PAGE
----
Study: Parents Focus on Smartphones, Not Kids

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Study: Parents Focus on Smartphones, Not Kids

News Review From Harvard Medical School

March 10, 2014

News Review From Harvard Medical School -- Study: Parents Focus on Smartphones, Not Kids

Mobile devices like smartphones and tablets go with us everywhere. Even when we're dining out with family and friends. A new study in the journal Pediatrics looked at how adults used mobile devices when they were with their kids. Researchers focused on meal time. They conducted 55 anonymous observations in fast food restaurants, in Boston from July to August 2013. They took detailed notes about how and how much parents interacted with their mobile devices and their kids. Forty parents actually used their smartphone during the meal. Some were totally absorbed in their phones the entire time. Some shared photos or videos with their kids. Researchers also noted how parents dealt with kids acting up while they were on the phone. Some parents gave their kids a look or a nudge. Some provided a mobile device for their child to play on. The study was published in Pediatrics online. HealthDay News reported on it March 10.

 

By Henry H. Bernstein, D.O., M.H.C.M.
Harvard Medical School

 

What Is the Doctor's Reaction?

Smartphones are everywhere. So are tablets, like an iPad. You see them at home, work, restaurants, playgrounds and many other places. They make our lives easier. But they can be distracting, too.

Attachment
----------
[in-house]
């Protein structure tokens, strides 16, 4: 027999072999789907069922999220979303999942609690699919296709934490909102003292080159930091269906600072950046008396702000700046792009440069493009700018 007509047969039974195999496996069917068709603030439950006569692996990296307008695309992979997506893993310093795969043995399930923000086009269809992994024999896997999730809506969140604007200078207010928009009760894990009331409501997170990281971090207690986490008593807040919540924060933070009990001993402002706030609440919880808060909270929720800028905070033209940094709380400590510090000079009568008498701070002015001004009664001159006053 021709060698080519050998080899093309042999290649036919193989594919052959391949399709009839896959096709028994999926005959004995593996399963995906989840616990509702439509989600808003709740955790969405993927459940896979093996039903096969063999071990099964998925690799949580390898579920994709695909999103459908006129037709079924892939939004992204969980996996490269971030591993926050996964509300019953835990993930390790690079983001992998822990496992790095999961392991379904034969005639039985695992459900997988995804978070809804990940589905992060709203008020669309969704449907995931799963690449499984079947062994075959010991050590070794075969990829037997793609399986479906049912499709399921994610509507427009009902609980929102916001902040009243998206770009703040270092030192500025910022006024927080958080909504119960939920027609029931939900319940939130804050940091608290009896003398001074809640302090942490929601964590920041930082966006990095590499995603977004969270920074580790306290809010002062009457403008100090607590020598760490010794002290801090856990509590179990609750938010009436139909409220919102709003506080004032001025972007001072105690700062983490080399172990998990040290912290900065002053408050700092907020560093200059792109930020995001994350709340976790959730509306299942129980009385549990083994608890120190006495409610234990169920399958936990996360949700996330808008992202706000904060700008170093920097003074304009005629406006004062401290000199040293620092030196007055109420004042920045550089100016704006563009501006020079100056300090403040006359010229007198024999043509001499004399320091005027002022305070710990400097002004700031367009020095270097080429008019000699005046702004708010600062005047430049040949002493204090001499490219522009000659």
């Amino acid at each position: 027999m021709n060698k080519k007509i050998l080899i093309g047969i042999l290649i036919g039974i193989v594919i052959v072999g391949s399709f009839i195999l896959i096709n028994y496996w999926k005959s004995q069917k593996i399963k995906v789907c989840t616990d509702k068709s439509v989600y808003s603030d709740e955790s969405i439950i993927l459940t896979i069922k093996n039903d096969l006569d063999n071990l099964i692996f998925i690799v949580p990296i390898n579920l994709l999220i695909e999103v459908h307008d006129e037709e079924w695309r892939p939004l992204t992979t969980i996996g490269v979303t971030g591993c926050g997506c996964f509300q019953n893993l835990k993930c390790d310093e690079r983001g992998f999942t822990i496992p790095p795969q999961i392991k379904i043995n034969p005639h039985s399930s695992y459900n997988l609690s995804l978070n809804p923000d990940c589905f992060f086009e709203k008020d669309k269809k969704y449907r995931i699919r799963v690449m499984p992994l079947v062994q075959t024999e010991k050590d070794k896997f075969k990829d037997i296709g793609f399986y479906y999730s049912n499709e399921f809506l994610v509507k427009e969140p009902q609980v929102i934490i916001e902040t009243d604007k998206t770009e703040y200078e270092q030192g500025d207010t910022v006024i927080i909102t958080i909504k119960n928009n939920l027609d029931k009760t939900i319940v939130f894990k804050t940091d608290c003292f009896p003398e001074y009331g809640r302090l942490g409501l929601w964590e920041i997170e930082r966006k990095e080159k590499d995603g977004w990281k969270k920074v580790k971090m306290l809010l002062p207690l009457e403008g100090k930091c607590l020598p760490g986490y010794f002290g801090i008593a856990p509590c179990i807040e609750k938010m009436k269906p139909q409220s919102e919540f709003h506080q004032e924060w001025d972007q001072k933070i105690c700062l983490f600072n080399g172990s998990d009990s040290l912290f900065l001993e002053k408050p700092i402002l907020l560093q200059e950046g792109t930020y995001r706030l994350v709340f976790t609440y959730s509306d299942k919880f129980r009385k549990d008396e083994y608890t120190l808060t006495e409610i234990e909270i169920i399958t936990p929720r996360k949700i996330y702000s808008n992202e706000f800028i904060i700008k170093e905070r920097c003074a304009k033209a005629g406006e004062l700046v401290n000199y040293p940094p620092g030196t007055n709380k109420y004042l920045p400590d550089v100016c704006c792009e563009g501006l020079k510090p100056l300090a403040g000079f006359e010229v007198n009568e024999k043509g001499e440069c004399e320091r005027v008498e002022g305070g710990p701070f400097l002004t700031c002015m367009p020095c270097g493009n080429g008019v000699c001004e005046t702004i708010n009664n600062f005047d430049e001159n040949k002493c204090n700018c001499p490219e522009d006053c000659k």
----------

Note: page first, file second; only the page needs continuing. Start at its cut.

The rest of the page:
What happens when parents or other caregivers use mobile devices around children? The journal Pediatrics just published the answer. Researchers carefully watched 55 parents eating with children 10 years of age or younger at fast food restaurants.

Forty of these adults used a mobile device during their meal. How absorbed they were in their devices was looked at closely. In other words, researchers looked at how much of a parent’s attention was on the device rather than the child.

How did parents use their mobile devices?

  • Those most absorbed used their device the whole time. They looked at it while eating and talking.
  • Those less absorbed only used their device for short periods of time. This included checking the device, sending a quick text message, or answering a phone call and then putting the phone away.
  • Parents were found to be more absorbed when typing or making swiping finger motions versus talking on the phone. This was probably because they had to look at the device instead of at the children.

How did the children and parents interact with each other during the meal?

  • Some children entertained themselves while their parents used their mobile devices.
  • Many children acted out for attention. Absorbed parents usually ignored the behavior for a while. Later, some yelled or responded with their body (kicking the child under the table or pushing his or her hands away).

Was the mobile device shared with the child or used separately?

  • A few parents shared the mobile device to show photos or videos. They were less absorbed in the device because their attention was mainly on their children.